How to Avoid Hyponatremia

By Michael F. Bergeon, Ph.D., FACSM on August 28, 2014 nfhs news

Ample hydration before and during practice and play is key for safety and optimal athletic performance, especially in the heat. However, the recent death of a high school football player reportedly from drinking far too much fluid, in an apparent attempt to resolve his muscle cramping, is a grim reminder that over-hydration, while rare,  should never be encouraged or dismissed as harmless.

Ready access to water and sports drinks during practice and competition is always recommended for any athletic or other strenuous physical activity. But drinking too much in a short period of time – in this tragic case, reportedly two gallons of water and two more gallons of a sports drink – can be far more than the body can handle. As a result, too much water in the blood can lead to brain swelling followed by seizure, coma and even death. This potentially deadly condition is called hyponatremia. Early symptoms typically include headache and nausea; although an athlete could be feeling this way for other reasons.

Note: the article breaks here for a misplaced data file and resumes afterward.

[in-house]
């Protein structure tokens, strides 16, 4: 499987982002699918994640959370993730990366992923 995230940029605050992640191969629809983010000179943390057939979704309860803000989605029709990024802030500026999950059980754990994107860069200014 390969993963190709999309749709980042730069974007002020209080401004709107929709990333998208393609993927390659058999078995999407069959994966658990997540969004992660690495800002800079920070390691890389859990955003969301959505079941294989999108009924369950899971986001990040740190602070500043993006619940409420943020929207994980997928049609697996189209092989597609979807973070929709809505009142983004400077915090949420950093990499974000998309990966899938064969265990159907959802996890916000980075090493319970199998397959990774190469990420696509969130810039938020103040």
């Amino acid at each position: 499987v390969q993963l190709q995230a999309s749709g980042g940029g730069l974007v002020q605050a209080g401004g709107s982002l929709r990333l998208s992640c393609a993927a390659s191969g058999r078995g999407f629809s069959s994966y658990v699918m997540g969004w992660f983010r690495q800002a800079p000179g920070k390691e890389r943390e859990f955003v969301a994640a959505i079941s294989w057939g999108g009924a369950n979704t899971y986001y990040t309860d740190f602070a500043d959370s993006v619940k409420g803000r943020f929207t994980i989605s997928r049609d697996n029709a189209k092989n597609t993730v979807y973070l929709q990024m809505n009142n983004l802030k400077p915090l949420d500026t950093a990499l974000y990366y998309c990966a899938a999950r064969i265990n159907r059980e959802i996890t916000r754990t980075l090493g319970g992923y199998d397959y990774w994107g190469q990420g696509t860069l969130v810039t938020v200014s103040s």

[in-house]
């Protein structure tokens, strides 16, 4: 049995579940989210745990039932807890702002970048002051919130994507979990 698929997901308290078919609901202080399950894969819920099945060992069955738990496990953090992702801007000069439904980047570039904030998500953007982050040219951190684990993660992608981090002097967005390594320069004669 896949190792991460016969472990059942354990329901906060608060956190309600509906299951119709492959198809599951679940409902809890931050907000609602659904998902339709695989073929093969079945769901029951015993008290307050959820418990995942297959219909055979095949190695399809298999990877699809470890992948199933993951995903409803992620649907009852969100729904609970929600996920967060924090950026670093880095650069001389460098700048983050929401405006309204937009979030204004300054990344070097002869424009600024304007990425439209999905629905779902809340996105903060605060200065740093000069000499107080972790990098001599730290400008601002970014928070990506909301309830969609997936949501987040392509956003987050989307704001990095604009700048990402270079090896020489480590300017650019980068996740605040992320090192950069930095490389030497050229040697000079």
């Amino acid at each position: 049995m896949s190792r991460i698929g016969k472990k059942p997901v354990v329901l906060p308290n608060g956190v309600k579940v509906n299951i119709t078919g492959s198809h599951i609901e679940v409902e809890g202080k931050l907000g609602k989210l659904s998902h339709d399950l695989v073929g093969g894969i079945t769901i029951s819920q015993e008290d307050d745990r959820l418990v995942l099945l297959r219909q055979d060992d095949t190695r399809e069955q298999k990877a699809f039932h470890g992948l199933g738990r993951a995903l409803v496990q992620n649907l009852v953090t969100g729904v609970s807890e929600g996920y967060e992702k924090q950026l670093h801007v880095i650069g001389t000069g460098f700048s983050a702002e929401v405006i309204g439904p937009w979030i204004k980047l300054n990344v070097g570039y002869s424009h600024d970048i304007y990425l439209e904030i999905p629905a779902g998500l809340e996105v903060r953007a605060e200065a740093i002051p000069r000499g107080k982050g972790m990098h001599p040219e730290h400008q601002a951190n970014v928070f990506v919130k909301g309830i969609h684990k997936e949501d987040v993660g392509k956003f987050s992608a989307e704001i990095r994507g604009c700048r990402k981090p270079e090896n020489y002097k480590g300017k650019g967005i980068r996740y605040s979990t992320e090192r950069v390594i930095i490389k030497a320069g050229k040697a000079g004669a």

How can you avoid hyponatremia?

  • All student-athletes have the responsibility to be well-hydrated (normal body weight and light-colored urine) and well-nourished prior to training or competing. Regular fluid intake during practice and games/matches should be a priority, especially in the heat. Weighing oneself before and after practice with minimal clothing provides a good indication of how well you managed offsetting your sweat loss. The goal is to drink regularly to thirst. If you begin well-hydrated, a small pre- to post-practice/competition weight loss is okay. A weight gain shows that too much fluid was consumed.
  • Those selected and notably fewer athletes who sweat excessively and/or have a history of muscle cramping may have to add some salt to their diets and sports drinks when training and competing in the heat. This helps the body to hold onto fluid and reduces the risk of muscle cramping caused by large sweat sodium losses.

Bottom line: Hydrate regularly and wisely – but don’t overdrink!